Twenty-first Century Woman | Meriwether Clarke
Meriwether Clarke is a poet and essayist living in Los Angeles. Her work has recently been seen in The Michigan Quarterly Review, Prairie Schooner, Gigantic Sequins, The Superstition Review, The Journal, Prelude, Memorious, Juked, and elsewhere. She holds degrees in poetry from Northwestern University and UC Irvine’s Programs in Writing.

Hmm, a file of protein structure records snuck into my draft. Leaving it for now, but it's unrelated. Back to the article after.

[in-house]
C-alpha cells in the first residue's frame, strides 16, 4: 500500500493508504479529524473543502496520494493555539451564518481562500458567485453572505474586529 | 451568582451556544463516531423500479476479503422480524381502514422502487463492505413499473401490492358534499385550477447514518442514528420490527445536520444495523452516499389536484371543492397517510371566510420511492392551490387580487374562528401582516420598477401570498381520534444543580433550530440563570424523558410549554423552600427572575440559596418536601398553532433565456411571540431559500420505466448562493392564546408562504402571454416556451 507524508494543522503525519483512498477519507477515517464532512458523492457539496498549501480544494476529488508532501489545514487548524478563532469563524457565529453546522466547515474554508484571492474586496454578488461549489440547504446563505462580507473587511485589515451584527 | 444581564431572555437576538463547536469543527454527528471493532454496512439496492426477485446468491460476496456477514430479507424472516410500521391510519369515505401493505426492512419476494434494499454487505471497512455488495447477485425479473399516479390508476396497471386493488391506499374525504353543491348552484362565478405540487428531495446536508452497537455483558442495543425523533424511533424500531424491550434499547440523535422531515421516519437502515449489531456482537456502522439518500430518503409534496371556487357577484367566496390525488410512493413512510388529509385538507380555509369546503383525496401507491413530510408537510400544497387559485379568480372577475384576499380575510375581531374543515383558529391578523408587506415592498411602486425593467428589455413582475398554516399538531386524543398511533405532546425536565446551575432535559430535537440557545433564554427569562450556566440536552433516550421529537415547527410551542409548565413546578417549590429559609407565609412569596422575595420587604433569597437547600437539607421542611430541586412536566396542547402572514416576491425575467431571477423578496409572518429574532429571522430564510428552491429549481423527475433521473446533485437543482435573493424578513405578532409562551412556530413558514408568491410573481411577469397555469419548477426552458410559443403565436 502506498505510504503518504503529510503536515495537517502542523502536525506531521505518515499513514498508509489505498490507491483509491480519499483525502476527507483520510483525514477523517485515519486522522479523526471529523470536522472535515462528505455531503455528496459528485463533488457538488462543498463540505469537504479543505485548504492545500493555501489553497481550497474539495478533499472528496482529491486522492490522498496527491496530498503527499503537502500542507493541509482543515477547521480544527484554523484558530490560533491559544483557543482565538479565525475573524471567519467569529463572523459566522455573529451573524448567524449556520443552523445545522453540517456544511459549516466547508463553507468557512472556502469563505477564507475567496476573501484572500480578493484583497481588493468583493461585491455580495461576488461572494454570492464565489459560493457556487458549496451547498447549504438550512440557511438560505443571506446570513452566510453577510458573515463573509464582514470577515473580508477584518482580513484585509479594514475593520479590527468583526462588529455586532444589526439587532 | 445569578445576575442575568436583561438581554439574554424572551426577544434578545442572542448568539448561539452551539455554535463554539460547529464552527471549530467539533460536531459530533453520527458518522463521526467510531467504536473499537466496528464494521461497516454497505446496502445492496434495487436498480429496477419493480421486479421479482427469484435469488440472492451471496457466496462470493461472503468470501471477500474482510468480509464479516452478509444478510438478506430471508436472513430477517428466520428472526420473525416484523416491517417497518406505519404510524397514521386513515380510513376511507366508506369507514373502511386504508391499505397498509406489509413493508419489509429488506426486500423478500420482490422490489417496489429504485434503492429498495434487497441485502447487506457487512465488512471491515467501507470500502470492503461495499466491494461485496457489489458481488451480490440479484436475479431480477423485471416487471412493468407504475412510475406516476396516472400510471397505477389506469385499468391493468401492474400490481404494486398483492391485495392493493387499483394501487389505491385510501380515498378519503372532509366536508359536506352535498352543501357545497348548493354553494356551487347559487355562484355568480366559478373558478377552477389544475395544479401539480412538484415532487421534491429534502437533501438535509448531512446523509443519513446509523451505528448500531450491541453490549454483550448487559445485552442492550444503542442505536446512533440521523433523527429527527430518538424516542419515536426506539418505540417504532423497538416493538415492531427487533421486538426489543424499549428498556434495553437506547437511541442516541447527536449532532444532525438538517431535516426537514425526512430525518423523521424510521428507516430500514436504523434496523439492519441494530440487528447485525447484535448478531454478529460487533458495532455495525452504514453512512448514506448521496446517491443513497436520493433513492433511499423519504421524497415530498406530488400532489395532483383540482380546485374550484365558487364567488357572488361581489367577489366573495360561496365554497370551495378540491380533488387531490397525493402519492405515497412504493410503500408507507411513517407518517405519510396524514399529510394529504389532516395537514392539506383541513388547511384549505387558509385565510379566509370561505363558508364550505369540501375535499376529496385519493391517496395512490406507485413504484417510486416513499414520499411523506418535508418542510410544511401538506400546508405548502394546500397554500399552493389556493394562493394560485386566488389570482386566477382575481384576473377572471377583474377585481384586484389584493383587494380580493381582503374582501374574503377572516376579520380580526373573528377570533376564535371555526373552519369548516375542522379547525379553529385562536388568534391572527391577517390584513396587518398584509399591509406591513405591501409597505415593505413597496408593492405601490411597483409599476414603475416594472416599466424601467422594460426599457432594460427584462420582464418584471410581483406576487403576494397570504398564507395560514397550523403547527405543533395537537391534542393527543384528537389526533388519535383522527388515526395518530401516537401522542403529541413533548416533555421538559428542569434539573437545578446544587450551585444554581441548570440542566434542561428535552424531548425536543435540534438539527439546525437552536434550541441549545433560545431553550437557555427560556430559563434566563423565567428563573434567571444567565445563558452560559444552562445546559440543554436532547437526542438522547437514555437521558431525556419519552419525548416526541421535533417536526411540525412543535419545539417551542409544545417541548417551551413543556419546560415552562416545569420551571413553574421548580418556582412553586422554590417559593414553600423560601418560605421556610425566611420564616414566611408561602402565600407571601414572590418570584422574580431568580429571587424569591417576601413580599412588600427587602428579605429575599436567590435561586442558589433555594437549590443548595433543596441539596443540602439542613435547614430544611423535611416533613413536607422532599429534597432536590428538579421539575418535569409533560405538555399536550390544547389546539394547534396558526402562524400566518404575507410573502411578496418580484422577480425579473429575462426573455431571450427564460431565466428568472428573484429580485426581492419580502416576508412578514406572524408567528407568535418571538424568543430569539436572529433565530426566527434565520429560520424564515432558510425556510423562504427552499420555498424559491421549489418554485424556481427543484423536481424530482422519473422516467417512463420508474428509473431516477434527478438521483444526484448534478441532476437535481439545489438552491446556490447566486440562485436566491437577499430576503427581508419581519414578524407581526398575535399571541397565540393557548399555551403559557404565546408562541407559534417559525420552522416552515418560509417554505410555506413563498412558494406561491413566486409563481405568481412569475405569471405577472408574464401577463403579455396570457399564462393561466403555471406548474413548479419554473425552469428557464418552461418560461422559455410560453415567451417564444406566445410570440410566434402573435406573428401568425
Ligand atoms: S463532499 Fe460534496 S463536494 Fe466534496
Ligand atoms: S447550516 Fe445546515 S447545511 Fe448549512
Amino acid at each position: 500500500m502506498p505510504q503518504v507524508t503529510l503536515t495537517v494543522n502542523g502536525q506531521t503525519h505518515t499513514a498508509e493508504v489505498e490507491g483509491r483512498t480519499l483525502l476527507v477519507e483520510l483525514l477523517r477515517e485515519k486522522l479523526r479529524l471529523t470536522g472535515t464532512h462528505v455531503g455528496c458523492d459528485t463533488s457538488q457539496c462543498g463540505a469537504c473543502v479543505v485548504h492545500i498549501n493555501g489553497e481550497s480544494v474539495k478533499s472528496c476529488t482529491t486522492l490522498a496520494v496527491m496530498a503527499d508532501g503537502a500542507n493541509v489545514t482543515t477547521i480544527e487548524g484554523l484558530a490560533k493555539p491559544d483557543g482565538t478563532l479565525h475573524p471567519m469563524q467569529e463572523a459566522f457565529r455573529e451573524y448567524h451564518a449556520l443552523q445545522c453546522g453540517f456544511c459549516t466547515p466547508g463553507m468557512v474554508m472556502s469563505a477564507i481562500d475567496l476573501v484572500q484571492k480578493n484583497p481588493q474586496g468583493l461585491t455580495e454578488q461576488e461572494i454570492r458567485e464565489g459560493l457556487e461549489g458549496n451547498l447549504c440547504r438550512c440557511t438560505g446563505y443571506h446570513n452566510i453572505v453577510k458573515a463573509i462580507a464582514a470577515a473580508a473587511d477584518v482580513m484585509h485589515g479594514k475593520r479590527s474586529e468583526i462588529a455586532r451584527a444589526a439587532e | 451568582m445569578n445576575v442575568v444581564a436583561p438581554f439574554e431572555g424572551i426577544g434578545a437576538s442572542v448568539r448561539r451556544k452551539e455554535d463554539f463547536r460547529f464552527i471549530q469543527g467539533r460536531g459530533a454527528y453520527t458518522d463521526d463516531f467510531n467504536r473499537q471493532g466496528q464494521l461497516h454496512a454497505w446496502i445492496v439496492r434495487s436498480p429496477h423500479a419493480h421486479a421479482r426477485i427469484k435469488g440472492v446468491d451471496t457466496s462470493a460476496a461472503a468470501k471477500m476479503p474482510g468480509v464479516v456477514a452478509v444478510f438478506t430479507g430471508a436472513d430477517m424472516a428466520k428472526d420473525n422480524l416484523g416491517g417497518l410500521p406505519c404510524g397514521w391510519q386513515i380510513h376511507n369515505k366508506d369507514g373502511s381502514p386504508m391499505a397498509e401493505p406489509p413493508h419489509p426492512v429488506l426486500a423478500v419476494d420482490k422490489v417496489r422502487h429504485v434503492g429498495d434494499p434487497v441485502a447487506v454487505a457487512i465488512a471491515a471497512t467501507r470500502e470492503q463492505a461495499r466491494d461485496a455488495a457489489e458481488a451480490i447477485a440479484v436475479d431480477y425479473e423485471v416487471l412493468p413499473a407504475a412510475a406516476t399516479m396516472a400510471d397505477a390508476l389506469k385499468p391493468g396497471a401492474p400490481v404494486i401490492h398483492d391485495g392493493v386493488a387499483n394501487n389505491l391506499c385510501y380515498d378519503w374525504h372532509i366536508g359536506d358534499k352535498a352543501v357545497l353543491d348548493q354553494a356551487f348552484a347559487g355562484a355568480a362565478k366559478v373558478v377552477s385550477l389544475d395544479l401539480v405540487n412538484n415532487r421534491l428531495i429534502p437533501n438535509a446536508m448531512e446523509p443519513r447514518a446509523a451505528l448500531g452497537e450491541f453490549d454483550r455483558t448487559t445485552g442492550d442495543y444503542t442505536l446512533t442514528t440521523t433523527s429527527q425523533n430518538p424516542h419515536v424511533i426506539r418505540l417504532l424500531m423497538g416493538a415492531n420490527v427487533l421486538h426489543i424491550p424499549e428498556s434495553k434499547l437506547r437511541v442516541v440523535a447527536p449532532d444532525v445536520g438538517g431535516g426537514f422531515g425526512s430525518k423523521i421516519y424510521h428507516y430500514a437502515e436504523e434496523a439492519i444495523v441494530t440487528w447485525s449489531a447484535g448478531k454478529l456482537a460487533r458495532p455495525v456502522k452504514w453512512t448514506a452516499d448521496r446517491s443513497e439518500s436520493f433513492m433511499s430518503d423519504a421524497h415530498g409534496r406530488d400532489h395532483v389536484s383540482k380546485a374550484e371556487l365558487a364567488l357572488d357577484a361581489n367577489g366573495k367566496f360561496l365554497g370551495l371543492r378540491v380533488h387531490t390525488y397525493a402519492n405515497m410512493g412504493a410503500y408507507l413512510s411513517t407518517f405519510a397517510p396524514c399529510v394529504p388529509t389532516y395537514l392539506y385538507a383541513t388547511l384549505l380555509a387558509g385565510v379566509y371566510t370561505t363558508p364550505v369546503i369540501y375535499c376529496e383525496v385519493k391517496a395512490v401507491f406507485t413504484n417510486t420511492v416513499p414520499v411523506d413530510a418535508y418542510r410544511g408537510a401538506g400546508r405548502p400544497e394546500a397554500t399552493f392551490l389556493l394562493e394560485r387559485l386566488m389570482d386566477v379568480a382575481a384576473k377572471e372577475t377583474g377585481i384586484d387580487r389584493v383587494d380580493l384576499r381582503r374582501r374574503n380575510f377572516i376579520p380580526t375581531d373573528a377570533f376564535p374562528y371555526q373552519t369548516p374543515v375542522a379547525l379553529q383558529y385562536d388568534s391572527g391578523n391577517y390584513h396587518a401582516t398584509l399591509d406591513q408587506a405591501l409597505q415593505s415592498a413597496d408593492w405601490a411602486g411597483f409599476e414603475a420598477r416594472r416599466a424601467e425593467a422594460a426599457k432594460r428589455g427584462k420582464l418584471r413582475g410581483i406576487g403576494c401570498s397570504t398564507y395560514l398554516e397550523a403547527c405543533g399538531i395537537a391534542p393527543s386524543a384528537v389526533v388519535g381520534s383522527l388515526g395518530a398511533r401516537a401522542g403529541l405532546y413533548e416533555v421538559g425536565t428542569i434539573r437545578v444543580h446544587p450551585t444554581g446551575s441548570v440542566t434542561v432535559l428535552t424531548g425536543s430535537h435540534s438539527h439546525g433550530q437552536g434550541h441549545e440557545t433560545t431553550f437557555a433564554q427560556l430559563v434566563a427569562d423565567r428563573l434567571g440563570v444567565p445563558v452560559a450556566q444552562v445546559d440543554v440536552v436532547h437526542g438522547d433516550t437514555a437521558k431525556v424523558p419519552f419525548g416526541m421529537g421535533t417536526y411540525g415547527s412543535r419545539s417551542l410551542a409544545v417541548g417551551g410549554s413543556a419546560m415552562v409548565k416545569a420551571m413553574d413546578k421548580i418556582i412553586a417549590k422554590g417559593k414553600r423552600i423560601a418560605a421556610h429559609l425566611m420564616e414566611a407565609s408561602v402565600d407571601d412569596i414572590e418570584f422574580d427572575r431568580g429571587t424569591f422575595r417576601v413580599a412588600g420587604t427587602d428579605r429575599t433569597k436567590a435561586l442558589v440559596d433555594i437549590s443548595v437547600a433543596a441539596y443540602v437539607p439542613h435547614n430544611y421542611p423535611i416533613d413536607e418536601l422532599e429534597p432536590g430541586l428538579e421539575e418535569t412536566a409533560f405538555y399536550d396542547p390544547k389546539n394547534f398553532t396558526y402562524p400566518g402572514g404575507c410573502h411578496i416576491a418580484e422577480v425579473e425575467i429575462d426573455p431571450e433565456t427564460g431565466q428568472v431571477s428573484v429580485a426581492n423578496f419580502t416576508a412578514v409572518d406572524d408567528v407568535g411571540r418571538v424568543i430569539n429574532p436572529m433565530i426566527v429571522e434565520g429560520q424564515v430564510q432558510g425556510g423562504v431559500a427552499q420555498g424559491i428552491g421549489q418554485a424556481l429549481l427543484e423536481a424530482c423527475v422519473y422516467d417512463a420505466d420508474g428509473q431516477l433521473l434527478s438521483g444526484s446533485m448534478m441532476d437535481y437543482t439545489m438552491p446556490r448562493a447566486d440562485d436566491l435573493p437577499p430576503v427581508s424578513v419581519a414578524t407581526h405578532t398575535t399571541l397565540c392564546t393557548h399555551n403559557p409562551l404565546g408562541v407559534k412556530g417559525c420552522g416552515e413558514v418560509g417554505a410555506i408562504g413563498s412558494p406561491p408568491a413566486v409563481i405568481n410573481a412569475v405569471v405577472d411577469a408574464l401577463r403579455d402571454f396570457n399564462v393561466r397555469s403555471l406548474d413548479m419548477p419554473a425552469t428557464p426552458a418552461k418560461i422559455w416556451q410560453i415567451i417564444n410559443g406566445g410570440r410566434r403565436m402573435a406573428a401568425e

LATE CAPITALISM BLUES
The grocery store is where lonely people
go at night. We skim the aisles like nets
on a pool
not looking for much besides the touch
of a stranger’s shoulder
brushed against ours. I can’t say why I think
this will happen
if I stand beside a chip display for just
But when I do, there is some small pleasure
in the way
fluorescents shine on cellophane bags.
that different than when the parking lot light
catches my hair
as I slouch toward my car. A man nearby winks
and I, too,
am something to hide his solitude behind, to wish
he could buy.